As any fan of retro games can tell you, keeping old-school consoles current and playable takes time, care, and attention. Aging hardware requires obscure parts, wiring skills, and other knowledge to keep functioning, and reviving old games can be a tricky business. But Genesis fans no longer have to worry about it, as new Genesis consoles are officially hitting the shelves.
The idea of the Genesis, which first arrived in 1989 in America, still being on shelves seems a weird one, and it’s thanks, in part, to Brazilian gamers. While the Genesis became little more than fondly remembered nostalgia here, in Brazil, a market Nintendo ignored, Sega cut a deal with TecToy, and as a result, the Genesis sells 150,000 units a year. Yes, still. That makes it competitive with modern game consoles, too.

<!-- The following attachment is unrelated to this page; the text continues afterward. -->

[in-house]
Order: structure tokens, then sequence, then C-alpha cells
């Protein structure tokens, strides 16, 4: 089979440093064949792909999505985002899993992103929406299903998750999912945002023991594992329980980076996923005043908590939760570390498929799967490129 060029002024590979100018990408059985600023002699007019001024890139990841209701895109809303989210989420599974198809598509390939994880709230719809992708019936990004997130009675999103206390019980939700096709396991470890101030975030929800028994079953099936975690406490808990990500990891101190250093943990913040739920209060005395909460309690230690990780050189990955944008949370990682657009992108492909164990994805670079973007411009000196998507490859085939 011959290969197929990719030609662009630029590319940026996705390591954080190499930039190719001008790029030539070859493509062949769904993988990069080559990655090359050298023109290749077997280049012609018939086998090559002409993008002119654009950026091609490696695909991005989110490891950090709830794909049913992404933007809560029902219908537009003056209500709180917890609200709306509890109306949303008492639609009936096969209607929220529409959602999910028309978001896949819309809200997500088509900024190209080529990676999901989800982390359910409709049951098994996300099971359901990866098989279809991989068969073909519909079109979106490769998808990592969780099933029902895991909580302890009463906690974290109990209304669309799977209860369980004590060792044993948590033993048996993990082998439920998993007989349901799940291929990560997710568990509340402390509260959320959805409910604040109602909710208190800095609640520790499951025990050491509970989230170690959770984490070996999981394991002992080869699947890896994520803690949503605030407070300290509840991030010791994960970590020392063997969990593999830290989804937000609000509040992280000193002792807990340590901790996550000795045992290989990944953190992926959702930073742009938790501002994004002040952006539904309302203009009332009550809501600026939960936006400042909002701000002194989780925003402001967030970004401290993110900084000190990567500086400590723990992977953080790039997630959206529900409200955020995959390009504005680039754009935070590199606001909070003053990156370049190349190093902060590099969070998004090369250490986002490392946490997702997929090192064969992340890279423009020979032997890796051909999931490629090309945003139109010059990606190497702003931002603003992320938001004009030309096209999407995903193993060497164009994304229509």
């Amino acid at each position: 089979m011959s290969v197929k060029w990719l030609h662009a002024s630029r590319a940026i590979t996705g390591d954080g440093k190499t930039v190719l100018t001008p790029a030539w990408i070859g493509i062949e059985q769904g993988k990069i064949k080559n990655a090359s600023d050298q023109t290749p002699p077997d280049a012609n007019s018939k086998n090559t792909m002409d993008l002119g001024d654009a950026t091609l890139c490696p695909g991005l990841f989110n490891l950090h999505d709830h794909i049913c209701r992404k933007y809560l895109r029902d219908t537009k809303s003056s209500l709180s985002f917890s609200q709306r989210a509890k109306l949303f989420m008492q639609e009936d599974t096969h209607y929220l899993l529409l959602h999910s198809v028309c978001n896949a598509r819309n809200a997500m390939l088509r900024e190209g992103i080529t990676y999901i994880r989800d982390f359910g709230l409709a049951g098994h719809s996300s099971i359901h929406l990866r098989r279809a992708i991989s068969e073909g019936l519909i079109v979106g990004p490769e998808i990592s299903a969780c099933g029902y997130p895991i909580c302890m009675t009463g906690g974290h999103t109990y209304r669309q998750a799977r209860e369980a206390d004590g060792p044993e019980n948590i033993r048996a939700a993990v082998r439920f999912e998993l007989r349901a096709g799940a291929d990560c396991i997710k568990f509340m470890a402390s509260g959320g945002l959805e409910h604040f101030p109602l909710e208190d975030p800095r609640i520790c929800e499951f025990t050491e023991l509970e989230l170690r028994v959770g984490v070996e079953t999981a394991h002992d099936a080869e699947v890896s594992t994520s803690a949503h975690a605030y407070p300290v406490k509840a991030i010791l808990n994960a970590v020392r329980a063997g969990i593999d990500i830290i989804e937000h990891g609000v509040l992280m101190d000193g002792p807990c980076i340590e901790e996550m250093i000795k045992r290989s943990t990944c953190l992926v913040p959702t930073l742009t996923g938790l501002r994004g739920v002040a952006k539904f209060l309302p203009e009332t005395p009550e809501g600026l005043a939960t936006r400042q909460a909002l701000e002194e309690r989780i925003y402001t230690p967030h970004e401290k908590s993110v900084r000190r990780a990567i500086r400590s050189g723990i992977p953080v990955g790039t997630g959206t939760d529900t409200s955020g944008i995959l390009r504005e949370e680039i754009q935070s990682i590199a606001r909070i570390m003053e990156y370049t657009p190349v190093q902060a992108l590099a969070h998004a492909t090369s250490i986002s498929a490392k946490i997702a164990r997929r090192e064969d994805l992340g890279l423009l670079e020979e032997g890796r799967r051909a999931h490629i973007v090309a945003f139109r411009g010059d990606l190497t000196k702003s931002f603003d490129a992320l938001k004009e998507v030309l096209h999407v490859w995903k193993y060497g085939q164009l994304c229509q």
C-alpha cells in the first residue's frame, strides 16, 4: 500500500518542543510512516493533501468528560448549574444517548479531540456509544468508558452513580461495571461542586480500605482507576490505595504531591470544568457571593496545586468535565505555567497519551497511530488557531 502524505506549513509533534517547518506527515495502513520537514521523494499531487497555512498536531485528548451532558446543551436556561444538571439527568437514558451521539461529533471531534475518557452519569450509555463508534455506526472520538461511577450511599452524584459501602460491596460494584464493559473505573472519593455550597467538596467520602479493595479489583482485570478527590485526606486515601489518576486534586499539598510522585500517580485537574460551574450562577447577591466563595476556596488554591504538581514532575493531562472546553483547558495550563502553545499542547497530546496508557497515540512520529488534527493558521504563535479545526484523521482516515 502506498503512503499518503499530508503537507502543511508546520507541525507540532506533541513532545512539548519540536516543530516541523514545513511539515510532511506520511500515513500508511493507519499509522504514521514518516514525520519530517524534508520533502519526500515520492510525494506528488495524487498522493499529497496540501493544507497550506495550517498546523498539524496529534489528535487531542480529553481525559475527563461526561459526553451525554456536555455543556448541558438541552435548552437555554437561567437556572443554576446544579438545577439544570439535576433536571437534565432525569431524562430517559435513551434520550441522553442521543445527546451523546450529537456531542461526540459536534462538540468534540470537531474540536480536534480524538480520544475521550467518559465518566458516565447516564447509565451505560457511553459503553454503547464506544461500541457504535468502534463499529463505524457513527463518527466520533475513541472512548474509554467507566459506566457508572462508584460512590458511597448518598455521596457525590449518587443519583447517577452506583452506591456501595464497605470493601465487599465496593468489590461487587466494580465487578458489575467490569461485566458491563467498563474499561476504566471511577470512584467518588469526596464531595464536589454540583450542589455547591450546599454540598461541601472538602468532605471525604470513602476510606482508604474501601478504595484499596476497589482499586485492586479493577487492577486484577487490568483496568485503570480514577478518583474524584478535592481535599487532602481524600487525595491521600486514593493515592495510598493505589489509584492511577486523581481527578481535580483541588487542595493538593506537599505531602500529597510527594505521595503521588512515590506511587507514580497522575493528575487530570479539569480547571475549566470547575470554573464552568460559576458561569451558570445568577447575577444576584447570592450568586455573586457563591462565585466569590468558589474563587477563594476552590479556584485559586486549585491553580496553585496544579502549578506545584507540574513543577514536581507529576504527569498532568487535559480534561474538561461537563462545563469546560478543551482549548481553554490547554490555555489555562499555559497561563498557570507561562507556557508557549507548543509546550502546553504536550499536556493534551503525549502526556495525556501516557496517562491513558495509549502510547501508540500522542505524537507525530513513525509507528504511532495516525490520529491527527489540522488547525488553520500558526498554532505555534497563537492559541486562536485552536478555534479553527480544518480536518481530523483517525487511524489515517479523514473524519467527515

That said, you wouldn’t recognize a Brazilian Genesis at first. TecToy kept the license, but Sega didn’t require them to keep the Genesis’ look, which the company promptly dumped once Sega stopped supporting the console. For 2017, though, TecToy has decided to bring the original look back to appeal to our ’90s nostalgia. Granted, it’s not exactly the same, as it ships with an SD card slot and card packed with games, and it won’t be cheap, either, at roughly $125 at current exchange rates. Oh, and you’ll need A/V cables; the HDMI Genesis is still a work in progress. But for the chance to replay the best version of Street Fighter II, it’s a small price to pay.